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Event No. 5 - Carolina Reaper Pest Control

Event No. 5 is all about pest control. Learn how Ed and the team take care of pests at PuckerButt Pepper Company, as well as options you can try to...

In the latest Reaper Growing Camp Event, Smokin’ Ed is back to talk all about one of the most important parts of growing plants, and one of the topics we get the most questions about: pest control. Pest control is important for all plants, especially if your plants live inside of a greenhouse. If you aren't growing in a greenhouse, no problem. Still check out the video—it will give you the inside scoop on how to protect your Reaper plants from destructive critters.

At PuckerButt Pepper Company, the team likes to keep their pest control methods as natural as possible. As Ed says, nature provides a lot of natural pest control remedies, and one of his top choices for any greenhouse or garden is the praying mantis. When you order praying mantis seeds, the company you order from may advise you to keep the eggs in the container until they hatch. However, Ed likes to do things a little differently. 

When praying mantises lay eggs, they create an egg case that protects about 200 eggs at a time. The praying mantis will then hang this egg case from a branch. Ed takes a paperclip and runs it through the hole that is already in the egg sac from the branch. The paperclip allows you to easily hang the eggs from any of your plants, a nearby tree or the side of the greenhouse. Praying mantises will eat anything they find, even each other! Releasing them all season long is a great way to keep your plants consistently pest-free.

The next natural pest control option used at PuckerButt Pepper Company is green lacewings. The crew will order a bunch of green lacewing eggs, open up whatever container they come in and leave the eggs near plants to hatch on their own. Green lacewings are voracious eaters, and they do a superior job protecting your plants. Another hungry insect? Lady bugs. They may be cute, but they’re just as ravenous as green lacewings, and they work well with praying mantises, too. Between these three bugs, your garden or greenhouse should be safe from the majority of plant eating-pests.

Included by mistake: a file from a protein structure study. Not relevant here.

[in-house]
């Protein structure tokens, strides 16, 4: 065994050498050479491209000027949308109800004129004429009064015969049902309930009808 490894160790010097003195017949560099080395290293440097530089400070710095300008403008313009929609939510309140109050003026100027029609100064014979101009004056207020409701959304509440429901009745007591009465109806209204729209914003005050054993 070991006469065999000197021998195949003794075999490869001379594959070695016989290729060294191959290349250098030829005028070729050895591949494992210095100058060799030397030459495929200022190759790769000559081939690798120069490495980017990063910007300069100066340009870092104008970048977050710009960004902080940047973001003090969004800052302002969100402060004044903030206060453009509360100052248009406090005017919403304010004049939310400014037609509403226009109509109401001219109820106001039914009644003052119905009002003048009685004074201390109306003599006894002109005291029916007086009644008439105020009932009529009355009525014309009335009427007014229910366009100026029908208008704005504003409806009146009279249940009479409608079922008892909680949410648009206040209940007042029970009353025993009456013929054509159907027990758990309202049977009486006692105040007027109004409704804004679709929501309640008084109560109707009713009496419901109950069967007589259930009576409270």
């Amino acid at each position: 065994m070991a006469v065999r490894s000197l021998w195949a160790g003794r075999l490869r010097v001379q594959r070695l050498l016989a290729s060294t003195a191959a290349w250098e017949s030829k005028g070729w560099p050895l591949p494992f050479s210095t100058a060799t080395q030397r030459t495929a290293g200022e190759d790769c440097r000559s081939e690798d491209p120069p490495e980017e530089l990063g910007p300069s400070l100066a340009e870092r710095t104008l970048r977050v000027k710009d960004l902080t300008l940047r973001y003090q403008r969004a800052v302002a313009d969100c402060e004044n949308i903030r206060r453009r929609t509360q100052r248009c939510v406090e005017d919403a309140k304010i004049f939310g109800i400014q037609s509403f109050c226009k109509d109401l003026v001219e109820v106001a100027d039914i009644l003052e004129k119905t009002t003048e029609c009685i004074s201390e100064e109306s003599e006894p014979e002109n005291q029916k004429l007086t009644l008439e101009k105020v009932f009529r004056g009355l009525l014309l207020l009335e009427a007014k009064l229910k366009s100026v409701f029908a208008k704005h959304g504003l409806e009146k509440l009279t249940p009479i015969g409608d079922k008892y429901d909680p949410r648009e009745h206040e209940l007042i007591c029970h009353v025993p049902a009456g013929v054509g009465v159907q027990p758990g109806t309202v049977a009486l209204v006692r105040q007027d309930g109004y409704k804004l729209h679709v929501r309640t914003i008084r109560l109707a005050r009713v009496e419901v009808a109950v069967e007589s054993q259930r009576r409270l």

Out in the fields, the PuckerButt team uses parasitic wasps to take care of pesty worms. Parasitic wasps will chow down on any unwanted pests in your garden, too. In December and January when things are cooling down in South Carolina, PuckerButt Pepper Company often experiences an aphid and/or white fly infestation. When naturally occurring pest controllers can’t take care of the situation, neem oil is another natural option. Make sure you watch the Event No. 5 video to learn more about what neem oil is, what it does, where you can get it and how to use it.

 As your plants keep growing, Ed also recommends pinching off the leaves that are at the base of the plant. These are fan leaves, and they will eventually turn yellow and fall off on their own. Removing them ahead of time allows more light to get to new shoots that grow where the fan leaf meets the stalk. These shoots will lead to more branches, which will in turn lead to more peppers. And, removing these leaves gives the plant more access to air while also making it easier to water. Make sure you’re pinching the leaves off, not tearing or ripping them upwards, to protect the stalk. When removing leaves, the highest Ed recommends going is up to the first split in the stalk.

More Reaper Growing Questions and Answers:

  1. Do I need to buy big barrels and premix my dirt? It’s something the PuckerButt team does, but it isn’t necessary. Skip to 9:33 in the video to see how Ed and Tom premix their dirt.
  2. Should I use Seven dust? In extreme cases only. Seven dust will kill everything, good, bad or indifferent. It’s also poisonous, so if you have kids or pets, you need to use extra caution. Always make sure you thoroughly wash all of your produce.
  3. Do you use Seven dust in the greenhouse? No. Ed invests a lot of time and money into his natural pest solutions, and the Seven dust would kill off all of his helpful insects that are tackling the same job.
  4. What does topping off the plant mean? When they say they top off plants, the PuckerButt team doesn’t mean they cut off the tops of plants. Instead, it means they add additional soil to the plant’s pot. Fast forward to 11:20 to check out the process. 

One more tip, don’t forget to water your plants! Ed recommends watering twice a day, especially when it’s hot outside. If you don’t keep up with watering, some of the plants are bound to shrivel up and die. So keep your plants wet, and as always, keep your questions coming to! Ed and the team are having a fun time answering them, and we look forward to more Reaper Growing Camp discussions to come.



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